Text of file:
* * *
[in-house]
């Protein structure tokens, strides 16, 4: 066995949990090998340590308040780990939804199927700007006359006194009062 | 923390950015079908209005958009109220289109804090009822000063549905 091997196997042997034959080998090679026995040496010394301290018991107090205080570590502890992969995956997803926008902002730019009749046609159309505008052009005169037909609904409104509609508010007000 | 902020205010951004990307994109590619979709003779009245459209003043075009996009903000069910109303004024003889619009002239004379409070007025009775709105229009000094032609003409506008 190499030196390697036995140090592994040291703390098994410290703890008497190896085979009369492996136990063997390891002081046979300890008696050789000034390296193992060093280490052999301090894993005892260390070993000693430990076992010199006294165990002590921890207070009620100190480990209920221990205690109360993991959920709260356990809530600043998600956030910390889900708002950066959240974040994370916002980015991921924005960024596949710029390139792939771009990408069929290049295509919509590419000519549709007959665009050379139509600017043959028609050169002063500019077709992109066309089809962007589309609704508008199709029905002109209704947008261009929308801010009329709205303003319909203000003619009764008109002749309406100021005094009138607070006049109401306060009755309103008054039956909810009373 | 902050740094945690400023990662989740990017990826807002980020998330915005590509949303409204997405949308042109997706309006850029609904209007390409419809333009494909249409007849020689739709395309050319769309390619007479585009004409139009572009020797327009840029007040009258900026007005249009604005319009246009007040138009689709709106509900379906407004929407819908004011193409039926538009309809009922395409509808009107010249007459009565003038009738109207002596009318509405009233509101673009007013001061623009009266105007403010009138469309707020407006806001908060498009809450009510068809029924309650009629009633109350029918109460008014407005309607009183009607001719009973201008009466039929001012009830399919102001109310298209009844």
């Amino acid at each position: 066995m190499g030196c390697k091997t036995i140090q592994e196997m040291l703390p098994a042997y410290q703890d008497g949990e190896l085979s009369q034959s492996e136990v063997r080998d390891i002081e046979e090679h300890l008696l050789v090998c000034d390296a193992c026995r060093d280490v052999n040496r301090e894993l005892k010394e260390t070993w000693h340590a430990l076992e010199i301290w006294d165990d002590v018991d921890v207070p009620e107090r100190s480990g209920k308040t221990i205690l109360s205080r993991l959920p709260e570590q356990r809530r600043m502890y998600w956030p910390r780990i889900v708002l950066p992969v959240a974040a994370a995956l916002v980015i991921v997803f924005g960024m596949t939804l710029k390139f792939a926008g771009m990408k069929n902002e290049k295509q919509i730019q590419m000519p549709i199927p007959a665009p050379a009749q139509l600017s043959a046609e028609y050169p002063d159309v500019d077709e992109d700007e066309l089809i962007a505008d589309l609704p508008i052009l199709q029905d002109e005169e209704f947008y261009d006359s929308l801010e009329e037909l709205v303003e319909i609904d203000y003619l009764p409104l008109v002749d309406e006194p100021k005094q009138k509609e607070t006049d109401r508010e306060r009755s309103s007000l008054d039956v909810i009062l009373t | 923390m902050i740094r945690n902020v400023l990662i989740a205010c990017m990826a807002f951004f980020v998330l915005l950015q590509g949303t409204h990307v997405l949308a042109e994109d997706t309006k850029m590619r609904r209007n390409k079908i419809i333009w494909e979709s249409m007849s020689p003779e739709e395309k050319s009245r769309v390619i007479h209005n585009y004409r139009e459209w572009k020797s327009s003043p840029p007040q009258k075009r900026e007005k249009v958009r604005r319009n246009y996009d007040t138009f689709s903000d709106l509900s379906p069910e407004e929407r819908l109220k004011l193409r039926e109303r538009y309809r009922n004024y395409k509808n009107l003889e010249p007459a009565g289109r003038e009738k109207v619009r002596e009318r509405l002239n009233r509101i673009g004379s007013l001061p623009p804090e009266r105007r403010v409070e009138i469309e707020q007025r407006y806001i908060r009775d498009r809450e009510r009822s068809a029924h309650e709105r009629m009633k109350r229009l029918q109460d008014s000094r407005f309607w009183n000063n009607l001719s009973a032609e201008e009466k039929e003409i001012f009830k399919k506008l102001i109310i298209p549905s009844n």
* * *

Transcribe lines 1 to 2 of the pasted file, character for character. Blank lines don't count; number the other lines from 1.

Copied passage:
[in-house]
């Protein structure tokens, strides 16, 4: 066995949990090998340590308040780990939804199927700007006359006194009062 | 923390950015079908209005958009109220289109804090009822000063549905 091997196997042997034959080998090679026995040496010394301290018991107090205080570590502890992969995956997803926008902002730019009749046609159309505008052009005169037909609904409104509609508010007000 | 902020205010951004990307994109590619979709003779009245459209003043075009996009903000069910109303004024003889619009002239004379409070007025009775709105229009000094032609003409506008 190499030196390697036995140090592994040291703390098994410290703890008497190896085979009369492996136990063997390891002081046979300890008696050789000034390296193992060093280490052999301090894993005892260390070993000693430990076992010199006294165990002590921890207070009620100190480990209920221990205690109360993991959920709260356990809530600043998600956030910390889900708002950066959240974040994370916002980015991921924005960024596949710029390139792939771009990408069929290049295509919509590419000519549709007959665009050379139509600017043959028609050169002063500019077709992109066309089809962007589309609704508008199709029905002109209704947008261009929308801010009329709205303003319909203000003619009764008109002749309406100021005094009138607070006049109401306060009755309103008054039956909810009373 | 902050740094945690400023990662989740990017990826807002980020998330915005590509949303409204997405949308042109997706309006850029609904209007390409419809333009494909249409007849020689739709395309050319769309390619007479585009004409139009572009020797327009840029007040009258900026007005249009604005319009246009007040138009689709709106509900379906407004929407819908004011193409039926538009309809009922395409509808009107010249007459009565003038009738109207002596009318509405009233509101673009007013001061623009009266105007403010009138469309707020407006806001908060498009809450009510068809029924309650009629009633109350029918109460008014407005309607009183009607001719009973201008009466039929001012009830399919102001109310298209009844």